Floyd Marshall Jr.

Thanks for the awesome comments!

Michael Compton

In a word, the answer is no. I hear this opinion in some form quite often, and in fact it is a perennial complaint that goes back at least to the decline of Ancient Greece (not about screenwriting, obviously, but about dramatic writing in general). First of all, if anyone thinks there are a lot of bad movies now, they are clearly unfamiliar with movies of the 1920s, '30s, '40s, '50s, '60s, '70s, etc. It's easy to glorify the movies/television of eras past when we only remember the good stuff. I remember the '70s, for example, very well, and although there were great and innovative films of a kind no longer made, there was also a TON of trash. The complaint that movies were better in the good old days was heard all the time. I don't totally discount this complaint, though, and the reason it never goes out of style, is because each era brings its own new challenges and new forms of garbage. It's true, they don't make 'em like they used to, mostly because they can't make 'em like they used to, and probably few would go see them if they did. Personally, I find plenty to like these days, and if we are including television writing as part of screenwriting, I find that there is so much good stuff to watch that I can't possibly get to it all. Is a particular kind of screenwriting dead? Maybe, but as always, something equally interesting and with great artistic potential will take its place.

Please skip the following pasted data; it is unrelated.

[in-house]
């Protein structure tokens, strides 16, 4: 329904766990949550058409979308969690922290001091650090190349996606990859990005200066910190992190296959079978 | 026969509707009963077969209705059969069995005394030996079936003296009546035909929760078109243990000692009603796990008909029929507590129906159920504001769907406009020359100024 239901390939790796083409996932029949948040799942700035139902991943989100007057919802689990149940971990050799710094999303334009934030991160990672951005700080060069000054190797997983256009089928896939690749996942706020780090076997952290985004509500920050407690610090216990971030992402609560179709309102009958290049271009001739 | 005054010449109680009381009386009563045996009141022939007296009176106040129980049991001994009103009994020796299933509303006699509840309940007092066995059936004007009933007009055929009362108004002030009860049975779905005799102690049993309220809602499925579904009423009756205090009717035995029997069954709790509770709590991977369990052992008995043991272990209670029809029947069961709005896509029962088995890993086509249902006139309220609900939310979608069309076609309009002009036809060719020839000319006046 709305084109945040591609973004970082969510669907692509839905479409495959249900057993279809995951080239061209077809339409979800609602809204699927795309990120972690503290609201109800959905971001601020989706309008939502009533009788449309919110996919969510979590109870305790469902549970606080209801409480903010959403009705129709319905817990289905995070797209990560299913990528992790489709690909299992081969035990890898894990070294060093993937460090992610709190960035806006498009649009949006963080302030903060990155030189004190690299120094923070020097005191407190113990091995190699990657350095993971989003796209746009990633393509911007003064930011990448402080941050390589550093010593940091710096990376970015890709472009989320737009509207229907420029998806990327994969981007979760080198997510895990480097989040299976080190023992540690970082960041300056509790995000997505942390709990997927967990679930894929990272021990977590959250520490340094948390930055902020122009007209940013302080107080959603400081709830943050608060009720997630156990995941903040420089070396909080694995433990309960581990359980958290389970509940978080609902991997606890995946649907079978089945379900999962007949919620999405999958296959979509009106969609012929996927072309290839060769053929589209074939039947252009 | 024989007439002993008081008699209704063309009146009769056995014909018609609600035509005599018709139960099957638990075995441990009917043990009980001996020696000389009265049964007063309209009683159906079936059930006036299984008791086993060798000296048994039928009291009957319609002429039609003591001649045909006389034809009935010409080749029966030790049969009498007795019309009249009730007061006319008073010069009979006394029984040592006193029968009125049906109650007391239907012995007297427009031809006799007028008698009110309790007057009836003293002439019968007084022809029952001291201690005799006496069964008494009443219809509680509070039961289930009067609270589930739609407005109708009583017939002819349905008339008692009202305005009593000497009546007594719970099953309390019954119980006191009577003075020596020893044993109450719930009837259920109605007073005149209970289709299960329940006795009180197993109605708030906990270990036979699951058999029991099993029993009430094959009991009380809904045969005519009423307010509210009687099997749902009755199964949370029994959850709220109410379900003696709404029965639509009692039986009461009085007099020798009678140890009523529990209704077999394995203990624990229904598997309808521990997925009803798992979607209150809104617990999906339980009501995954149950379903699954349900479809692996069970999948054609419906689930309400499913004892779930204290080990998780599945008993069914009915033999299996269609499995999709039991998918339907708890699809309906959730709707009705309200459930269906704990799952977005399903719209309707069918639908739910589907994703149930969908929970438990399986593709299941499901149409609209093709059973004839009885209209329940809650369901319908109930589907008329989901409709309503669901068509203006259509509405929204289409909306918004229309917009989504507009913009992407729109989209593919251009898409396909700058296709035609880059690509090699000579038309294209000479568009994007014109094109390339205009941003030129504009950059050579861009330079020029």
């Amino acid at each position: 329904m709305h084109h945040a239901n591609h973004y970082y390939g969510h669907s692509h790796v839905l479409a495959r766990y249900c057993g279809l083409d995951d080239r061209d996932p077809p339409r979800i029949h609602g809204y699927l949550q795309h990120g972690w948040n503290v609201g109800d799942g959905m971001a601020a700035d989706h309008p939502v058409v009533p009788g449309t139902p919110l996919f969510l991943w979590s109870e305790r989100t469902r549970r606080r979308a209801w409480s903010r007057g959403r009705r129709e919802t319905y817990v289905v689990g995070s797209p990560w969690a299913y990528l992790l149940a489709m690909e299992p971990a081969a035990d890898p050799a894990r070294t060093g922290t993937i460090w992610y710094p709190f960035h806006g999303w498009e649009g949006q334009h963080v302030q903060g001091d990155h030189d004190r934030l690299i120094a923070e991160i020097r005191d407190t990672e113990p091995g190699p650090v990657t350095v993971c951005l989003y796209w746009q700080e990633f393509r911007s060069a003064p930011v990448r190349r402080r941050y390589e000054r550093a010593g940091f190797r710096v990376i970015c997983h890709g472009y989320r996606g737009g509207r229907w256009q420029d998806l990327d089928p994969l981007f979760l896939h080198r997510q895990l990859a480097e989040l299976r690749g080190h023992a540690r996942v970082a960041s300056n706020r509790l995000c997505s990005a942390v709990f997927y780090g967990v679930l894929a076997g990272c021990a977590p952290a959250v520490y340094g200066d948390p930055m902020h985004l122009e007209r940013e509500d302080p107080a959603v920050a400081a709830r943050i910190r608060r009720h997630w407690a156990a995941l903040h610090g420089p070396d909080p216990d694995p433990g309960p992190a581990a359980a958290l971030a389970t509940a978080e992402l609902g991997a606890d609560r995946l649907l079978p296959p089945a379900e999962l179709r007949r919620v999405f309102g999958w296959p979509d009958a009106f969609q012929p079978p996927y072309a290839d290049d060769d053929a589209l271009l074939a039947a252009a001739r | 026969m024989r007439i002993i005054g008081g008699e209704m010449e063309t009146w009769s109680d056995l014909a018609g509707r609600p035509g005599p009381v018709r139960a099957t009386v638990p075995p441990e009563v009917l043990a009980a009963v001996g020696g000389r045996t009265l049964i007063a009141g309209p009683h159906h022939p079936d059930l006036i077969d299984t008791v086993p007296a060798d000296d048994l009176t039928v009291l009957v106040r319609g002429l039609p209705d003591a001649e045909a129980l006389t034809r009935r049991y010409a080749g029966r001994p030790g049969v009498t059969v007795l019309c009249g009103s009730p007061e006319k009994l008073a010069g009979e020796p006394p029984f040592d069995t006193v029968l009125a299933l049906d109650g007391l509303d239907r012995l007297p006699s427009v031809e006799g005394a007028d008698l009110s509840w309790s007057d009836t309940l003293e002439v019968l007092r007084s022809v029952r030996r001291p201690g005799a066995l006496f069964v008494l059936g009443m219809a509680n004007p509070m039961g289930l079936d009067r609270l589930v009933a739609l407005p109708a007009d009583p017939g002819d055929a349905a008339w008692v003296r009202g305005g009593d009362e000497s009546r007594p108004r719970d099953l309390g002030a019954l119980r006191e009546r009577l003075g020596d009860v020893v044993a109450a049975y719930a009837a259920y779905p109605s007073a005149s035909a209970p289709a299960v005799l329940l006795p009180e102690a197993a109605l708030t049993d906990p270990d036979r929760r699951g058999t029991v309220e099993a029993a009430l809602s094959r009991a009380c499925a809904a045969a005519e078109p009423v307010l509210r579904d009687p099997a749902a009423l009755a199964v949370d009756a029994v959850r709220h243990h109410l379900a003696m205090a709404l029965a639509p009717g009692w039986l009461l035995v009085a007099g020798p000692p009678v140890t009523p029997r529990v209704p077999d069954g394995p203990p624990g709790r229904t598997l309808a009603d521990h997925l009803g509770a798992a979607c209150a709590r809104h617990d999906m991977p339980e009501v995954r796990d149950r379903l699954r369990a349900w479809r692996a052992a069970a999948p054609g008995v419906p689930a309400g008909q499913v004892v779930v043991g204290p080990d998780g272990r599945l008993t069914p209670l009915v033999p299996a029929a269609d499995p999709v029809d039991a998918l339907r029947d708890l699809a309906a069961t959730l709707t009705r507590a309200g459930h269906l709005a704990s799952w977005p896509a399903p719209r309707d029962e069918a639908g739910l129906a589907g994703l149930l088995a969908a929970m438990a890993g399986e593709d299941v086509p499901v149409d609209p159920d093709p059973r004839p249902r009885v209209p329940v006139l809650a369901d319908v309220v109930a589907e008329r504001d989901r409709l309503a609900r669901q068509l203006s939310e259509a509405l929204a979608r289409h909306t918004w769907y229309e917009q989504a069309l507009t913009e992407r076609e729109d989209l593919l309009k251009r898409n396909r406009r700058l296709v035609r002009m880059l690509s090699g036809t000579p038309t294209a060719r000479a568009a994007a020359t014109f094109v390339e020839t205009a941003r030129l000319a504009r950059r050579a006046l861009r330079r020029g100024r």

Jean-Pierre Chapoteau

I guess it doesn't take much to please me. I think Hollywood spits out great films quiet frequently.

John Garrett